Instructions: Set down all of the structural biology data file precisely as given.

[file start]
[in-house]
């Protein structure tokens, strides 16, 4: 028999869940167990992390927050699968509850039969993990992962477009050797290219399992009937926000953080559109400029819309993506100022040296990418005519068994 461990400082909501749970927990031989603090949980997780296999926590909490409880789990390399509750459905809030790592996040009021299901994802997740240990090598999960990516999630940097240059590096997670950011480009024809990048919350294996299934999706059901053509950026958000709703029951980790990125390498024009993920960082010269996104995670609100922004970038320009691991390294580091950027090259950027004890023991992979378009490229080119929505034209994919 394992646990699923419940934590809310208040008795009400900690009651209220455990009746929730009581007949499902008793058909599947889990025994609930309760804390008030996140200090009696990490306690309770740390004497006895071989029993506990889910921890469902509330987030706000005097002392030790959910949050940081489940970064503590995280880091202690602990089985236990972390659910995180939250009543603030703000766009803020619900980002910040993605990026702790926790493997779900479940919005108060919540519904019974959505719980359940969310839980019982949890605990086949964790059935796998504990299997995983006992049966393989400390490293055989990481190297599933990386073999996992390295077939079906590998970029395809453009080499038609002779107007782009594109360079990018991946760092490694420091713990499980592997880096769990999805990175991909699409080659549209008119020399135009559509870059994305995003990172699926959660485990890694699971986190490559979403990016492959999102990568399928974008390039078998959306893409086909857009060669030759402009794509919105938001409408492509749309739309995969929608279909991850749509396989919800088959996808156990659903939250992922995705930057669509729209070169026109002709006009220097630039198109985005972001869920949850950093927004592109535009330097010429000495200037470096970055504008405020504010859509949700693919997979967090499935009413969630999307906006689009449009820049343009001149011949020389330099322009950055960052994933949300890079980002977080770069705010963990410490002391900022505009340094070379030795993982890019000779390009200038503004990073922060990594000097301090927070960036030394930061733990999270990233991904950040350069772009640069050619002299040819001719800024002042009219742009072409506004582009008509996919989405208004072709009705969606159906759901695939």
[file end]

[in-house]
């Protein structure tokens, strides 16, 4: 028999869940167990992390927050699968509850039969993990992962477009050797290219399992009937926000953080559109400029819309993506100022040296990418005519068994 461990400082909501749970927990031989603090949980997780296999926590909490409880789990390399509750459905809030790592996040009021299901994802997740240990090598999960990516999630940097240059590096997670950011480009024809990048919350294996299934999706059901053509950026958000709703029951980790990125390498024009993920960082010269996104995670609100922004970038320009691991390294580091950027090259950027004890023991992979378009490229080119929505034209994919 394992646990699923419940934590809310208040008795009400900690009651209220455990009746929730009581007949499902008793058909599947889990025994609930309760804390008030996140200090009696990490306690309770740390004497006895071989029993506990889910921890469902509330987030706000005097002392030790959910949050940081489940970064503590995280880091202690602990089985236990972390659910995180939250009543603030703000766009803020619900980002910040993605990026702790926790493997779900479940919005108060919540519904019974959505719980359940969310839980019982949890605990086949964790059935796998504990299997995983006992049966393989400390490293055989990481190297599933990386073999996992390295077939079906590998970029395809453009080499038609002779107007782009594109360079990018991946760092490694420091713990499980592997880096769990999805990175991909699409080659549209008119020399135009559509870059994305995003990172699926959660485990890694699971986190490559979403990016492959999102990568399928974008390039078998959306893409086909857009060669030759402009794509919105938001409408492509749309739309995969929608279909991850749509396989919800088959996808156990659903939250992922995705930057669509729209070169026109002709006009220097630039198109985005972001869920949850950093927004592109535009330097010429000495200037470096970055504008405020504010859509949700693919997979967090499935009413969630999307906006689009449009820049343009001149011949020389330099322009950055960052994933949300890079980002977080770069705010963990410490002391900022505009340094070379030795993982890019000779390009200038503004990073922060990594000097301090927070960036030394930061733990999270990233991904950040350069772009640069050619002299040819001719800024002042009219742009072409506004582009008509996919989405208004072709009705969606159906759901695939």